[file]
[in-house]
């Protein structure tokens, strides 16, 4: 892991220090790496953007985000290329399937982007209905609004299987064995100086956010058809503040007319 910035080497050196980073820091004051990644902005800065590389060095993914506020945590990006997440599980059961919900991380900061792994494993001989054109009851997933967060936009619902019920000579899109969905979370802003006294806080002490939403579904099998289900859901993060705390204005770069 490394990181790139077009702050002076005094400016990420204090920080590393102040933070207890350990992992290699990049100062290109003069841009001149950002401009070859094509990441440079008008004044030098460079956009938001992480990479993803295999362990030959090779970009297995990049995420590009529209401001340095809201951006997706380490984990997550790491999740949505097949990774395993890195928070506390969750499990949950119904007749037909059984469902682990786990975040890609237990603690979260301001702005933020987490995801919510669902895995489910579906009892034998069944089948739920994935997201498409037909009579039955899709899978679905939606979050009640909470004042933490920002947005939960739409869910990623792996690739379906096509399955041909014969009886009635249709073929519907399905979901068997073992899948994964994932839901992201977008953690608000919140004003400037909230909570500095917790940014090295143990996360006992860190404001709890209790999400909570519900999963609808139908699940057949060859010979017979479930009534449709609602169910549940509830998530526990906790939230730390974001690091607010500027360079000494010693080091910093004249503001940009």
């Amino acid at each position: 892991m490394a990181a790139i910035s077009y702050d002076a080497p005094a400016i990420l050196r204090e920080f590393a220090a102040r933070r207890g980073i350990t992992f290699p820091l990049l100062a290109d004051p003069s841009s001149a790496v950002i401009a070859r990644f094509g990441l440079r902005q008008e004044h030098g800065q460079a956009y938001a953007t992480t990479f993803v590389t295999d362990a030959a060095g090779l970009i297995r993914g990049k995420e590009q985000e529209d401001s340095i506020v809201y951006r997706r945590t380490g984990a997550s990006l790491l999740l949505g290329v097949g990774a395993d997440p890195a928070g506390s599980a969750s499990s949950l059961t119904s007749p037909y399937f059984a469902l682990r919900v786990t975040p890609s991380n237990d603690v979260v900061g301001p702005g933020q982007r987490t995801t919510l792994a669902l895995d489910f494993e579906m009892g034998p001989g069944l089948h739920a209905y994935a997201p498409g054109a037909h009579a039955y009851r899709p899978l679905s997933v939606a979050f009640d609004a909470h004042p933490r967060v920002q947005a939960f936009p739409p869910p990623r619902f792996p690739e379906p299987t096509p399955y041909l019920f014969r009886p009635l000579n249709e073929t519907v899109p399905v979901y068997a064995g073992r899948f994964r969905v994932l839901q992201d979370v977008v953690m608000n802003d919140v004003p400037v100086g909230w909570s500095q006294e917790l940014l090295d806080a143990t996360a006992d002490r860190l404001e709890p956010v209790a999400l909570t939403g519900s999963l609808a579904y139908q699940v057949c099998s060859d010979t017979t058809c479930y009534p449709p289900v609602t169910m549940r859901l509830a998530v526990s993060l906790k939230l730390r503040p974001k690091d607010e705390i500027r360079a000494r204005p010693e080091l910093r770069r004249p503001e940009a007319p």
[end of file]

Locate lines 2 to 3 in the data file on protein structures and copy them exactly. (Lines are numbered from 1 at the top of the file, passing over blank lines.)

């Protein structure tokens, strides 16, 4: 892991220090790496953007985000290329399937982007209905609004299987064995100086956010058809503040007319 910035080497050196980073820091004051990644902005800065590389060095993914506020945590990006997440599980059961919900991380900061792994494993001989054109009851997933967060936009619902019920000579899109969905979370802003006294806080002490939403579904099998289900859901993060705390204005770069 490394990181790139077009702050002076005094400016990420204090920080590393102040933070207890350990992992290699990049100062290109003069841009001149950002401009070859094509990441440079008008004044030098460079956009938001992480990479993803295999362990030959090779970009297995990049995420590009529209401001340095809201951006997706380490984990997550790491999740949505097949990774395993890195928070506390969750499990949950119904007749037909059984469902682990786990975040890609237990603690979260301001702005933020987490995801919510669902895995489910579906009892034998069944089948739920994935997201498409037909009579039955899709899978679905939606979050009640909470004042933490920002947005939960739409869910990623792996690739379906096509399955041909014969009886009635249709073929519907399905979901068997073992899948994964994932839901992201977008953690608000919140004003400037909230909570500095917790940014090295143990996360006992860190404001709890209790999400909570519900999963609808139908699940057949060859010979017979479930009534449709609602169910549940509830998530526990906790939230730390974001690091607010500027360079000494010693080091910093004249503001940009």
């Amino acid at each position: 892991m490394a990181a790139i910035s077009y702050d002076a080497p005094a400016i990420l050196r204090e920080f590393a220090a102040r933070r207890g980073i350990t992992f290699p820091l990049l100062a290109d004051p003069s841009s001149a790496v950002i401009a070859r990644f094509g990441l440079r902005q008008e004044h030098g800065q460079a956009y938001a953007t992480t990479f993803v590389t295999d362990a030959a060095g090779l970009i297995r993914g990049k995420e590009q985000e529209d401001s340095i506020v809201y951006r997706r945590t380490g984990a997550s990006l790491l999740l949505g290329v097949g990774a395993d997440p890195a928070g506390s599980a969750s499990s949950l059961t119904s007749p037909y399937f059984a469902l682990r919900v786990t975040p890609s991380n237990d603690v979260v900061g301001p702005g933020q982007r987490t995801t919510l792994a669902l895995d489910f494993e579906m009892g034998p001989g069944l089948h739920a209905y994935a997201p498409g054109a037909h009579a039955y009851r899709p899978l679905s997933v939606a979050f009640d609004a909470h004042p933490r967060v920002q947005a939960f936009p739409p869910p990623r619902f792996p690739e379906p299987t096509p399955y041909l019920f014969r009886p009635l000579n249709e073929t519907v899109p399905v979901y068997a064995g073992r899948f994964r969905v994932l839901q992201d979370v977008v953690m608000n802003d919140v004003p400037v100086g909230w909570s500095q006294e917790l940014l090295d806080a143990t996360a006992d002490r860190l404001e709890p956010v209790a999400l909570t939403g519900s999963l609808a579904y139908q699940v057949c099998s060859d010979t017979t058809c479930y009534p449709p289900v609602t169910m549940r859901l509830a998530v526990s993060l906790k939230l730390r503040p974001k690091d607010e705390i500027r360079a000494r204005p010693e080091l910093r770069r004249p503001e940009a007319p």